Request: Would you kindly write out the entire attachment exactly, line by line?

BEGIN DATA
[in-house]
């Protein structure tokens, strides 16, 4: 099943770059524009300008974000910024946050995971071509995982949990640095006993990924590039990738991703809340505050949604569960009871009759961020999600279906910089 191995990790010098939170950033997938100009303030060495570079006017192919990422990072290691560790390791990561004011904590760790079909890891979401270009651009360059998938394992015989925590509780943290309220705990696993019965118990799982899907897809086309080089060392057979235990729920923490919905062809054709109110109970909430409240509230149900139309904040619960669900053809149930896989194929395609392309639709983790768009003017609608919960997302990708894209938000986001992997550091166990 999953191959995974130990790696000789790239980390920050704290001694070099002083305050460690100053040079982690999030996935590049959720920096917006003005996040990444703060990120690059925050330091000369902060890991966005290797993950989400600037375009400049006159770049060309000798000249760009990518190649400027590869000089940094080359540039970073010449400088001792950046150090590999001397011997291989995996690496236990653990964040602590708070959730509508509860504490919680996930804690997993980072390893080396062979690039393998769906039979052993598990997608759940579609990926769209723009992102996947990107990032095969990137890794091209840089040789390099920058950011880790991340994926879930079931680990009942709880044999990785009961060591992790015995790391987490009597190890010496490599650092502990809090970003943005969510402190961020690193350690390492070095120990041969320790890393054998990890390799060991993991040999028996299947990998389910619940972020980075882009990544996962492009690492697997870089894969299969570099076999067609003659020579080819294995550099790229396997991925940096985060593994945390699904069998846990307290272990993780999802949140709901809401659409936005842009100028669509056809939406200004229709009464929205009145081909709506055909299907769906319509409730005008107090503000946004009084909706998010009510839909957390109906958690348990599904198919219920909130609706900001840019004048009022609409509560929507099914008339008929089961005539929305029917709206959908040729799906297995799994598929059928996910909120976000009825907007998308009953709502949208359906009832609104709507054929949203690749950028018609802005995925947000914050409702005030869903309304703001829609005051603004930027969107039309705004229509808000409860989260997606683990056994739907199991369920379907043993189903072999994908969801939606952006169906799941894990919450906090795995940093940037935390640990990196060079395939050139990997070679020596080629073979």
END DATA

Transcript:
[in-house]
């Protein structure tokens, strides 16, 4: 099943770059524009300008974000910024946050995971071509995982949990640095006993990924590039990738991703809340505050949604569960009871009759961020999600279906910089 191995990790010098939170950033997938100009303030060495570079006017192919990422990072290691560790390791990561004011904590760790079909890891979401270009651009360059998938394992015989925590509780943290309220705990696993019965118990799982899907897809086309080089060392057979235990729920923490919905062809054709109110109970909430409240509230149900139309904040619960669900053809149930896989194929395609392309639709983790768009003017609608919960997302990708894209938000986001992997550091166990 999953191959995974130990790696000789790239980390920050704290001694070099002083305050460690100053040079982690999030996935590049959720920096917006003005996040990444703060990120690059925050330091000369902060890991966005290797993950989400600037375009400049006159770049060309000798000249760009990518190649400027590869000089940094080359540039970073010449400088001792950046150090590999001397011997291989995996690496236990653990964040602590708070959730509508509860504490919680996930804690997993980072390893080396062979690039393998769906039979052993598990997608759940579609990926769209723009992102996947990107990032095969990137890794091209840089040789390099920058950011880790991340994926879930079931680990009942709880044999990785009961060591992790015995790391987490009597190890010496490599650092502990809090970003943005969510402190961020690193350690390492070095120990041969320790890393054998990890390799060991993991040999028996299947990998389910619940972020980075882009990544996962492009690492697997870089894969299969570099076999067609003659020579080819294995550099790229396997991925940096985060593994945390699904069998846990307290272990993780999802949140709901809401659409936005842009100028669509056809939406200004229709009464929205009145081909709506055909299907769906319509409730005008107090503000946004009084909706998010009510839909957390109906958690348990599904198919219920909130609706900001840019004048009022609409509560929507099914008339008929089961005539929305029917709206959908040729799906297995799994598929059928996910909120976000009825907007998308009953709502949208359906009832609104709507054929949203690749950028018609802005995925947000914050409702005030869903309304703001829609005051603004930027969107039309705004229509808000409860989260997606683990056994739907199991369920379907043993189903072999994908969801939606952006169906799941894990919450906090795995940093940037935390640990990196060079395939050139990997070679020596080629073979």